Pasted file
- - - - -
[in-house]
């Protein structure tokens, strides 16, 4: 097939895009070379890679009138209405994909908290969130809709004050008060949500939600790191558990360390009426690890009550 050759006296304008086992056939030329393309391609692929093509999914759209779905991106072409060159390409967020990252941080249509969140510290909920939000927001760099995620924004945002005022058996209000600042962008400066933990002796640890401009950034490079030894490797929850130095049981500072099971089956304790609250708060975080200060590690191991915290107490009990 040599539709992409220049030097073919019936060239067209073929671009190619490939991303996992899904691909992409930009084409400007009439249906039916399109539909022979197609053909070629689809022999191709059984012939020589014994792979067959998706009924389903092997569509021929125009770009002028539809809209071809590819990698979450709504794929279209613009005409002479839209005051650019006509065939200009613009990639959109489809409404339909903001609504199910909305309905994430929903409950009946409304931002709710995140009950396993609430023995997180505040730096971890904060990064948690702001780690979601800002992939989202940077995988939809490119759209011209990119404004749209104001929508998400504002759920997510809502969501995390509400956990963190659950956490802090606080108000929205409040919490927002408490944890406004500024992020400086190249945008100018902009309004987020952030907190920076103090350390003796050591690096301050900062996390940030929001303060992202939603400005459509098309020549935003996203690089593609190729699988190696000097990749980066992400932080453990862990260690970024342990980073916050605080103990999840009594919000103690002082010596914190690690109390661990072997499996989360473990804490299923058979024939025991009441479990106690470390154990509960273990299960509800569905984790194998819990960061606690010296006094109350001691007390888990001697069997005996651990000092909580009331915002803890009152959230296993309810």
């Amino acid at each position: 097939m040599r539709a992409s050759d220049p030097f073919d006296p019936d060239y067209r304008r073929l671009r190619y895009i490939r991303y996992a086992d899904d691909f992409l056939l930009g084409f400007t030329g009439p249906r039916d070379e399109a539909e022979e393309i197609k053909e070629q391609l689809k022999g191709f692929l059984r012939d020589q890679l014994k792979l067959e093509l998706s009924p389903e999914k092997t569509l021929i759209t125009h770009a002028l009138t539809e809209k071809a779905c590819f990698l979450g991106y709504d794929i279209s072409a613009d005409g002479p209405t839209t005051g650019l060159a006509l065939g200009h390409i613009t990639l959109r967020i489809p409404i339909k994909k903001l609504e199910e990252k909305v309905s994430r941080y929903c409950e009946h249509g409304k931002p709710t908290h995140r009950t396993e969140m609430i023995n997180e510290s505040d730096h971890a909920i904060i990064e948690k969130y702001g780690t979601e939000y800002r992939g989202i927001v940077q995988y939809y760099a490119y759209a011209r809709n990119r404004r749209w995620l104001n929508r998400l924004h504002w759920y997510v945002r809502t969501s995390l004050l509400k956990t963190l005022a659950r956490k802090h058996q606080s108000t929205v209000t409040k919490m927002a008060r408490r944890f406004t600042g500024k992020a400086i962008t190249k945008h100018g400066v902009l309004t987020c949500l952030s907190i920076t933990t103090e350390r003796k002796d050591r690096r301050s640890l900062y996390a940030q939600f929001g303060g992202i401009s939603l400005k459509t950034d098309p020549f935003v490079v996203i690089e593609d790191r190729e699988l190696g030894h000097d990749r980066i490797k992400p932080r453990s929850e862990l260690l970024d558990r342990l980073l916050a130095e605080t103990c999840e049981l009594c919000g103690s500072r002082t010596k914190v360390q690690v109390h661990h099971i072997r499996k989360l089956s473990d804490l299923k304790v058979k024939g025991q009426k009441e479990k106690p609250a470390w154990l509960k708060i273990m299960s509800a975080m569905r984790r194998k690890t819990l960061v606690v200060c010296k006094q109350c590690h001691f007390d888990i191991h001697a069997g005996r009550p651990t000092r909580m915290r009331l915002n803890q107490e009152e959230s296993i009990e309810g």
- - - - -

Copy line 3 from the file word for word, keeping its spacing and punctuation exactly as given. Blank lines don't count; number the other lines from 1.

């Amino acid at each position: 097939m040599r539709a992409s050759d220049p030097f073919d006296p019936d060239y067209r304008r073929l671009r190619y895009i490939r991303y996992a086992d899904d691909f992409l056939l930009g084409f400007t030329g009439p249906r039916d070379e399109a539909e022979e393309i197609k053909e070629q391609l689809k022999g191709f692929l059984r012939d020589q890679l014994k792979l067959e093509l998706s009924p389903e999914k092997t569509l021929i759209t125009h770009a002028l009138t539809e809209k071809a779905c590819f990698l979450g991106y709504d794929i279209s072409a613009d005409g002479p209405t839209t005051g650019l060159a006509l065939g200009h390409i613009t990639l959109r967020i489809p409404i339909k994909k903001l609504e199910e990252k909305v309905s994430r941080y929903c409950e009946h249509g409304k931002p709710t908290h995140r009950t396993e969140m609430i023995n997180e510290s505040d730096h971890a909920i904060i990064e948690k969130y702001g780690t979601e939000y800002r992939g989202i927001v940077q995988y939809y760099a490119y759209a011209r809709n990119r404004r749209w995620l104001n929508r998400l924004h504002w759920y997510v945002r809502t969501s995390l004050l509400k956990t963190l005022a659950r956490k802090h058996q606080s108000t929205v209000t409040k919490m927002a008060r408490r944890f406004t600042g500024k992020a400086i962008t190249k945008h100018g400066v902009l309004t987020c949500l952030s907190i920076t933990t103090e350390r003796k002796d050591r690096r301050s640890l900062y996390a940030q939600f929001g303060g992202i401009s939603l400005k459509t950034d098309p020549f935003v490079v996203i690089e593609d790191r190729e699988l190696g030894h000097d990749r980066i490797k992400p932080r453990s929850e862990l260690l970024d558990r342990l980073l916050a130095e605080t103990c999840e049981l009594c919000g103690s500072r002082t010596k914190v360390q690690v109390h661990h099971i072997r499996k989360l089956s473990d804490l299923k304790v058979k024939g025991q009426k009441e479990k106690p609250a470390w154990l509960k708060i273990m299960s509800a975080m569905r984790r194998k690890t819990l960061v606690v200060c010296k006094q109350c590690h001691f007390d888990i191991h001697a069997g005996r009550p651990t000092r909580m915290r009331l915002n803890q107490e009152e959230s296993i009990e309810g």